I asked my husband, Franz, if he would like to participate in the games. He is a scientist so, it was easy to pique his interest and engage him in the process. We realized that the games were going to be somewhat time consuming. So, we scheduled some time during the weekend to begin the exercises.
It took time for Franz and me to become comfortable with the exercises. It helped to read the instructions and then, watch the accompanying videos. Whistle, on the other hand, jumped right in and loved every second of it. Each category had different tasks and instructions. Once trained, we performed the tasks and recorded the results.
As a wheelchair user with minimal abdominal strength and balance, I found some of the exercises physically challenging. However, Franz and I would interchange the roles and responsibilities for each game. As a result, I still felt like the lead research scientist on the project, even though Franz and Whistle performed most of the physical activities.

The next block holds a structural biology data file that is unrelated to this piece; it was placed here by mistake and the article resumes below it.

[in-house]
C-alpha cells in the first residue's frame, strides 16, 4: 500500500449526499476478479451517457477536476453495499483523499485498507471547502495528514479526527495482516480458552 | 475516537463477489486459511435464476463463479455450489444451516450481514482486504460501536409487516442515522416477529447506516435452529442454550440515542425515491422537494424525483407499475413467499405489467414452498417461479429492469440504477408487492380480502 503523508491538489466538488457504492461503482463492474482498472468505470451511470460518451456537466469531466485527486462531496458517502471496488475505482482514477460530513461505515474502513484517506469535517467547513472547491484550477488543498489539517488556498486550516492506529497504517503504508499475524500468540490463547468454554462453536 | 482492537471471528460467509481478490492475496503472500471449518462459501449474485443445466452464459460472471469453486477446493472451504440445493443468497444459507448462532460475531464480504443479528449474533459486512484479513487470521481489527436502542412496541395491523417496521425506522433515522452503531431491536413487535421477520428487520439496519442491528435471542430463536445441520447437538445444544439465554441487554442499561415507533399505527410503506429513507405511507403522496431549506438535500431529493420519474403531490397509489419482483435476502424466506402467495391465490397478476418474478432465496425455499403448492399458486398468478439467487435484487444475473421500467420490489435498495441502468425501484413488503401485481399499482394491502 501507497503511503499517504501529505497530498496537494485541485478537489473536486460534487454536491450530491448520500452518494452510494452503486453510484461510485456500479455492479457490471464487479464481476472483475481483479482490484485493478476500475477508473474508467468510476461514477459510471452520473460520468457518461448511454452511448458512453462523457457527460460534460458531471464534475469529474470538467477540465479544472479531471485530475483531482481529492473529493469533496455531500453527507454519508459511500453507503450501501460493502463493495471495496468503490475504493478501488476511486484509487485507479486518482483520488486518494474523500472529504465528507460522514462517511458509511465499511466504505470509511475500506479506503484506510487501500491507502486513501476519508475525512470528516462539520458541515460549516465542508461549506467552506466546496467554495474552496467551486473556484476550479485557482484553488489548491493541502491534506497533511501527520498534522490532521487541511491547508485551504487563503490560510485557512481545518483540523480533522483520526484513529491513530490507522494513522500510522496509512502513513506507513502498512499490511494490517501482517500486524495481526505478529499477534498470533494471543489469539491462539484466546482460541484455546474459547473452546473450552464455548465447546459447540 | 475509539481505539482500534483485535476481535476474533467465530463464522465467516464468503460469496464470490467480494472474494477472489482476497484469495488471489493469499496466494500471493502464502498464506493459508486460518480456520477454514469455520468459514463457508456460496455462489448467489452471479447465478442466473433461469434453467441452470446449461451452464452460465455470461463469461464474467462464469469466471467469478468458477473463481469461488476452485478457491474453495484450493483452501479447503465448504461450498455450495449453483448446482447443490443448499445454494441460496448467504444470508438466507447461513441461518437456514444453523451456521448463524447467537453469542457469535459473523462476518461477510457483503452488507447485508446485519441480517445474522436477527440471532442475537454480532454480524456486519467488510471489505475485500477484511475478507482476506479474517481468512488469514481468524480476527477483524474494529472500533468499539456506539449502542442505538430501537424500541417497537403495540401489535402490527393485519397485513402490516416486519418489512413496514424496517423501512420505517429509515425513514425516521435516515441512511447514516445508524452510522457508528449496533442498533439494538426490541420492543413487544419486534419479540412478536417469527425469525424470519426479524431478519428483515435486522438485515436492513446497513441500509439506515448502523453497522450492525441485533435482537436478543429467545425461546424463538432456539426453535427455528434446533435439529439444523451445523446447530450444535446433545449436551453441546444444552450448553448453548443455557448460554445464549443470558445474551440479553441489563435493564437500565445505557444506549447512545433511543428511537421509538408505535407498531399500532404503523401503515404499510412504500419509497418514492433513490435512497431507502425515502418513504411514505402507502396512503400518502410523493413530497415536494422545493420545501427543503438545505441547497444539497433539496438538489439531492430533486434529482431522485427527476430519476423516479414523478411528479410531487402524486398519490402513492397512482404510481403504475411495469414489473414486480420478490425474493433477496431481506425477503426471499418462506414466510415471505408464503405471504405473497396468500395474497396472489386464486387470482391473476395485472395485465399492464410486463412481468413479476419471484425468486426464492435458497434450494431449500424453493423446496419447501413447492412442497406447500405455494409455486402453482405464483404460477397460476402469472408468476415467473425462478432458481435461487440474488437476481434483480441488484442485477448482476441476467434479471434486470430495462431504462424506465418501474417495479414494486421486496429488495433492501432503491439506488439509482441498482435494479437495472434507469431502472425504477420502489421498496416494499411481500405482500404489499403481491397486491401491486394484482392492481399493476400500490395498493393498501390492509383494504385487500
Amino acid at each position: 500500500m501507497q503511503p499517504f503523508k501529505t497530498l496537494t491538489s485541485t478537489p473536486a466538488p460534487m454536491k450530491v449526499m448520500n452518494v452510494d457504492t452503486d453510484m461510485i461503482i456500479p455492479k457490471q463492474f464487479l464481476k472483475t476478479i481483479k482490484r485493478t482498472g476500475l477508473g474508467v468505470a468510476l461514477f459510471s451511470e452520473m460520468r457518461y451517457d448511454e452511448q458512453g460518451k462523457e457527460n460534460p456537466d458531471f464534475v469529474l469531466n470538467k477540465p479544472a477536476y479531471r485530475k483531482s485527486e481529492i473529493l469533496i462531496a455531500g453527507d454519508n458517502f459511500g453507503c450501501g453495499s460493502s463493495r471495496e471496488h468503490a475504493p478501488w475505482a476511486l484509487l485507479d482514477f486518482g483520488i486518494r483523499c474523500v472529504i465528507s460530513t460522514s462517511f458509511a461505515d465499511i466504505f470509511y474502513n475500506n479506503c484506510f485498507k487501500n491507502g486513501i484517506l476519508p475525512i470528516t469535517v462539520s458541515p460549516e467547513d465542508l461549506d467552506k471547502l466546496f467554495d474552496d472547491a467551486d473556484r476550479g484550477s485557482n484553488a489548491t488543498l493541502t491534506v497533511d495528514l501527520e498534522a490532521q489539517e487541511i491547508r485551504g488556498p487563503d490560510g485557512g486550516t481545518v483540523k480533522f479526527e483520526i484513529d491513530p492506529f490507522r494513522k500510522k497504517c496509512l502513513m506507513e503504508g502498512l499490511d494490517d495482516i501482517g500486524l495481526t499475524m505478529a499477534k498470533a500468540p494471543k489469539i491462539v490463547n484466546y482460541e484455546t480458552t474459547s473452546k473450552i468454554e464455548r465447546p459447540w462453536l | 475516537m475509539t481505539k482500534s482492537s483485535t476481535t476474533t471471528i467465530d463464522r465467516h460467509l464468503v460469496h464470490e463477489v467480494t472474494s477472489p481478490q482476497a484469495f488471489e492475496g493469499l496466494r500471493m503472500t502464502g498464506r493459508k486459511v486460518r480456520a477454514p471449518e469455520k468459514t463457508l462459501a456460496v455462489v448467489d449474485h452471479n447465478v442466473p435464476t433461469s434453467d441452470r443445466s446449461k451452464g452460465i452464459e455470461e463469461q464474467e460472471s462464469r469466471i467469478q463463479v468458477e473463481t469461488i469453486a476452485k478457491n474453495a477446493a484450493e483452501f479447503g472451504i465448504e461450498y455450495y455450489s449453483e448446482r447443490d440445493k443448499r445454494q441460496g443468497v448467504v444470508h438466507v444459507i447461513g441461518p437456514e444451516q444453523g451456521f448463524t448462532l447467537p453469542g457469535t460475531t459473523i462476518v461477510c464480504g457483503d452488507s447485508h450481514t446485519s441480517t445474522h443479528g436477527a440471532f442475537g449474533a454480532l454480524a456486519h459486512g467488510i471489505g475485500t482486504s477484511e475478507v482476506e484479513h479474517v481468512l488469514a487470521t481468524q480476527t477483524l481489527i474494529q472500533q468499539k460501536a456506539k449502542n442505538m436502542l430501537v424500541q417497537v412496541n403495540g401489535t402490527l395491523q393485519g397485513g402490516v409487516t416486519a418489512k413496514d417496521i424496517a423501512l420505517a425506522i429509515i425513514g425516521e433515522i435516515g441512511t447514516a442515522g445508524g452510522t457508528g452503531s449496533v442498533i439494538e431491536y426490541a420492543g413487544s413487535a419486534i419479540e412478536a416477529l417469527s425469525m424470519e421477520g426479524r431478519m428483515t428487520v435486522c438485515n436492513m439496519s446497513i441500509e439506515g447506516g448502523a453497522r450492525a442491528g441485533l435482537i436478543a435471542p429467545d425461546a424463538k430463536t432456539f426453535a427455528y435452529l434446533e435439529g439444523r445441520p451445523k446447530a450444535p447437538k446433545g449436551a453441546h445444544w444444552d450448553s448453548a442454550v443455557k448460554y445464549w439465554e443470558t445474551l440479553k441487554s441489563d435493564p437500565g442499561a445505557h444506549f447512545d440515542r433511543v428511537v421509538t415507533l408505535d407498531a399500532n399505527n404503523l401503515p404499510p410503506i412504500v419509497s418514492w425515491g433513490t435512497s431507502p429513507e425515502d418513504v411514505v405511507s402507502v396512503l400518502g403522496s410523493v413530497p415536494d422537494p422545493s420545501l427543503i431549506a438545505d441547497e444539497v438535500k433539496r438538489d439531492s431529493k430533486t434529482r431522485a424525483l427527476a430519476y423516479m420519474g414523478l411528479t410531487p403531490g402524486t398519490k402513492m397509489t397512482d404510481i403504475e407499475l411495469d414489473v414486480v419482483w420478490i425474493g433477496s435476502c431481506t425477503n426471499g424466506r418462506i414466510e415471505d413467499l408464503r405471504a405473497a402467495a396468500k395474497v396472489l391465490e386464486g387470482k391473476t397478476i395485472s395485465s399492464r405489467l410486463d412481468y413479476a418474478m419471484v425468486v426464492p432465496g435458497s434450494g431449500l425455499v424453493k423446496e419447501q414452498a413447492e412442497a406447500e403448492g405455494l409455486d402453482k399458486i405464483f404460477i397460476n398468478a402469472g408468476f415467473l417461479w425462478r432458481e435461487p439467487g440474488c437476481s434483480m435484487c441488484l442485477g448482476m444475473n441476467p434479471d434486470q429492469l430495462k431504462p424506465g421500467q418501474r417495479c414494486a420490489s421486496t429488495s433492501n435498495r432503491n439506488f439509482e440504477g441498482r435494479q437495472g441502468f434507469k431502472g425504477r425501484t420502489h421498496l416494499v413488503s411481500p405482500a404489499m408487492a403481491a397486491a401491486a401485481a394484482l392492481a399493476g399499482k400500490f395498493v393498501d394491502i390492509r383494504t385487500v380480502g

We began the exercises utilizing my desktop computer. However, we quickly realized that using a mobile iPad would be a lot easier and more efficient way to record our results. We used the iPad for the remainder of the exercises and it made the process much easier to accomplish.
It took us about three hours over a day and a half to perform all the games and record the results. The software was user-friendly and saved the results automatically. We paced ourselves and tried not to overexert Whistle. Whistle had 3-4 outdoor breaks during the time. Although to be honest, we were more exhausted than Whistle. Whistle loved every second of it. I think he was having flashbacks to all of his assistance dog training.